FIG. 2 is a waveform diagram showing a change in waveform of a focus error signal with respect to the distance of an objective lens from the disk surface;

FIG. 3, consisting of (A) and (B), is a diagram illustrating the relation between the positions of information reading spot with respect to record tracks and a tracking error signal;

FIG. 4 is a flowchart illustrating procedures for coarse and fine loop gain adjustments;

FIG. 5 is a block diagram showing another embodiment of the present invention;

FIG. 6 is a block diagram of a feedback control system; and

FIG. 7 is a diagram illustrating a transfer characteristic of a closed loop.

DETAILED DESCRIPTION OF THE PREFERRED EMBODIMENTS

Preferred embodiments of this invention will now be described in detail with reference to the accompanying drawings.

FIG. 1 is a block diagram illustrating the structure of a servo apparatus for an optical disk player according to the present invention. Referring to this diagram, three beam spots acquired by converging a laser beam, namely, an information reading spot (information reading point) S1 and a pair of tracking error detection spots S2 and S3, respectively preceding and following the spot S1 at the time the spot S1 moves relative to the rotational direction of a disk (not shown), are emitted on a record track T on the disk from a pickup (not shown) with the illustrated positional relationship. The reflection lights from the disk originating from these beam spots respectively enter photoelectric converting elements 1 to 3 incorporated in the pickup to be converted into electric signals. The pickup also has therein a focus actuator for controlling the position of an objective lens in the direction of the optical axis with respect to the information-recorded surface of the disk and a tracking actuator for controlling the position of a beam spot in the radial direction of the disk with respect to the record track T, in addition to an optical system including the objective lens. This pickup is supported by a carriage (not shown) which is freely movable in the radial direction of the disk.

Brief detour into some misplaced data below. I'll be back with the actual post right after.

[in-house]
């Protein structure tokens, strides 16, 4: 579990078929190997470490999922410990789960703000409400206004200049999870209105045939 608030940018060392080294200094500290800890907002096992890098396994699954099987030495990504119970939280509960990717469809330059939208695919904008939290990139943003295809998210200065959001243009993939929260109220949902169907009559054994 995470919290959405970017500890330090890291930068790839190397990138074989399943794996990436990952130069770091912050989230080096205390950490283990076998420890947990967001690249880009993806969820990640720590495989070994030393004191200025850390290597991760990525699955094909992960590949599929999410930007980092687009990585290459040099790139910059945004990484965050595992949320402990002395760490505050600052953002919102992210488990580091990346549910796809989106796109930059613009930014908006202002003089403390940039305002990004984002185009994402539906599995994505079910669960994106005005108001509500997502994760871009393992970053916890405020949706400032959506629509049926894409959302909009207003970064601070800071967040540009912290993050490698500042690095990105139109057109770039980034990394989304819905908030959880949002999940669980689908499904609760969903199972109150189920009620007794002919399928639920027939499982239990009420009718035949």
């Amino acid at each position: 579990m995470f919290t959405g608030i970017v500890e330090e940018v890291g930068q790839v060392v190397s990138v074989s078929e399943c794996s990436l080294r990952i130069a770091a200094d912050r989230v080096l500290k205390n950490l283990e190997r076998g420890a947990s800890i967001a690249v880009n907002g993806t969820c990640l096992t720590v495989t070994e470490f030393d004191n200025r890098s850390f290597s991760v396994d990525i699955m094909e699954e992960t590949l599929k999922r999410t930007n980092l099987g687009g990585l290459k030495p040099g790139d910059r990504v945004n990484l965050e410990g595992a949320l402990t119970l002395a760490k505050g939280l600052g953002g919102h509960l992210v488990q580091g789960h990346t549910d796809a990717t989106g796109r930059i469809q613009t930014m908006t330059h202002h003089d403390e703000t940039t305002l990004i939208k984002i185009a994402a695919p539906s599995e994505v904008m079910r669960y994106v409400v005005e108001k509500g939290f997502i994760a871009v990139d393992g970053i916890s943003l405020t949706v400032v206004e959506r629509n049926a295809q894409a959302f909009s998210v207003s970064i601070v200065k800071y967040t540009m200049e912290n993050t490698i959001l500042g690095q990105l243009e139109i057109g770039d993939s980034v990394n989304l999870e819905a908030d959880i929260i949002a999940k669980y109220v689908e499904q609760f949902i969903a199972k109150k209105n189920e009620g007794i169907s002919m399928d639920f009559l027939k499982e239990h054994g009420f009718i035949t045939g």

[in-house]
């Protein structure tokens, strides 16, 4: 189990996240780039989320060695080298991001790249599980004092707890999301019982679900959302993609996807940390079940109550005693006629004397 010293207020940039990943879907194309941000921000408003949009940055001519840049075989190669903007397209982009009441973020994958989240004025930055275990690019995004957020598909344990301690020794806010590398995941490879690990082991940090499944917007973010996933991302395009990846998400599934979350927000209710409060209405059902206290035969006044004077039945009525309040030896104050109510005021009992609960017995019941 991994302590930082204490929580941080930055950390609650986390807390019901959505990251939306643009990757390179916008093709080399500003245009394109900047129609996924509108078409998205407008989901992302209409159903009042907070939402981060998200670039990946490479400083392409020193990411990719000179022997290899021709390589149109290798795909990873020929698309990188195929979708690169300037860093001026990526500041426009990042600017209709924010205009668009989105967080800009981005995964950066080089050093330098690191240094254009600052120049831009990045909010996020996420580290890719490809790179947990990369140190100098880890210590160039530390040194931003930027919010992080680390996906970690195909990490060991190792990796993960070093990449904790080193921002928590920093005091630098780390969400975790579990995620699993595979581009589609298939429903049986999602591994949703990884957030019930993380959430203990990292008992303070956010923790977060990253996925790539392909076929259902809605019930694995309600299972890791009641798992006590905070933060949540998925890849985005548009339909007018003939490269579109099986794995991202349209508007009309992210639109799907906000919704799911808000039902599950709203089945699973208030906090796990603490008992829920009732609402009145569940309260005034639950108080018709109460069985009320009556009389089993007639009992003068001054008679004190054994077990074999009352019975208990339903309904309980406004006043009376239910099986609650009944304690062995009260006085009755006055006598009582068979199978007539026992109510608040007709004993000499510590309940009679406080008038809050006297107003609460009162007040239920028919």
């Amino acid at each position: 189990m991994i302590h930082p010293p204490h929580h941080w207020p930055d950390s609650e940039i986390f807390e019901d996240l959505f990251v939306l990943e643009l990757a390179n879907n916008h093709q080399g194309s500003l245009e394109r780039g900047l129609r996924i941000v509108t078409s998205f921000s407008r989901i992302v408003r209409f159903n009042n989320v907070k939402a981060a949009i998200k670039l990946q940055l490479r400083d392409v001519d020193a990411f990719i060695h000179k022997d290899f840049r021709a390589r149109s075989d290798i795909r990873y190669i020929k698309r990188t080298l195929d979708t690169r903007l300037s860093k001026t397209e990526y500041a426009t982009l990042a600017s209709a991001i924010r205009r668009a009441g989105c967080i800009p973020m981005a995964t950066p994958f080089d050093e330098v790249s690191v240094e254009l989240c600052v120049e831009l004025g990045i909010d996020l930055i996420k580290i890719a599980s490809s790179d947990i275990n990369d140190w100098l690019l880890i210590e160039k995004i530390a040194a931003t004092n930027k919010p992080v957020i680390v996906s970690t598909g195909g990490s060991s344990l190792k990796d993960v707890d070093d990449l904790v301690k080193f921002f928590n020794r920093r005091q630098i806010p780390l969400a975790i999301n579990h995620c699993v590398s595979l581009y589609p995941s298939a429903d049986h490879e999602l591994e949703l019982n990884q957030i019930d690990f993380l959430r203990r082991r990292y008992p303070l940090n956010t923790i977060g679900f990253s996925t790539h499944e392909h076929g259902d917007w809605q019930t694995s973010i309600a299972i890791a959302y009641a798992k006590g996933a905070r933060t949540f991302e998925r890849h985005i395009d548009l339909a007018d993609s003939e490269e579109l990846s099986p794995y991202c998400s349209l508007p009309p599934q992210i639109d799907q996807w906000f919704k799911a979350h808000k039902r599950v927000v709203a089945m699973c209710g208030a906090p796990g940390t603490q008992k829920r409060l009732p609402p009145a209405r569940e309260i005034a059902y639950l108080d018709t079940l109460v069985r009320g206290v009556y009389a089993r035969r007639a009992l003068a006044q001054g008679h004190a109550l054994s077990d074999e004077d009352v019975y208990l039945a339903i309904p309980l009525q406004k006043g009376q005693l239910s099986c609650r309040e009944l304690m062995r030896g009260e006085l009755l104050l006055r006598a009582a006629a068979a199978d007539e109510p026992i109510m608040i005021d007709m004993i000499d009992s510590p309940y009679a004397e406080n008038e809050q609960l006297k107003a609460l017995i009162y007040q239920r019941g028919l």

The photoelectric converting element 1 comprises four light receiving elements, which are arranged to have the light receiving surfaces divided into four sections and are dependent of one another. The sum of the outputs of those two light receiving elements which face each other with respect to the center of the light receiving surfaces is sent to a differential amplifier 4, and the sum of the outputs of the other pair of facing elements is likewise sent to the amplifier 4. The amplifier 4 outputs a signal representing the difference between the two sums, this difference signal being a focus error (FE) signal. This focus error signal shows a so-called S curve characteristic which zero-crosses at a focus position with respect to the distance of the objective lens away from the disk surface as the objective lens moves up and down with respect to the focus position, as shown in FIG. 2. The sums of the outputs mentioned above are also supplied to an adder 5 which provides a signal representing the sum of the received sums or a total sum signal of the individual light receiving elements, this total sum signal being a read RF signal.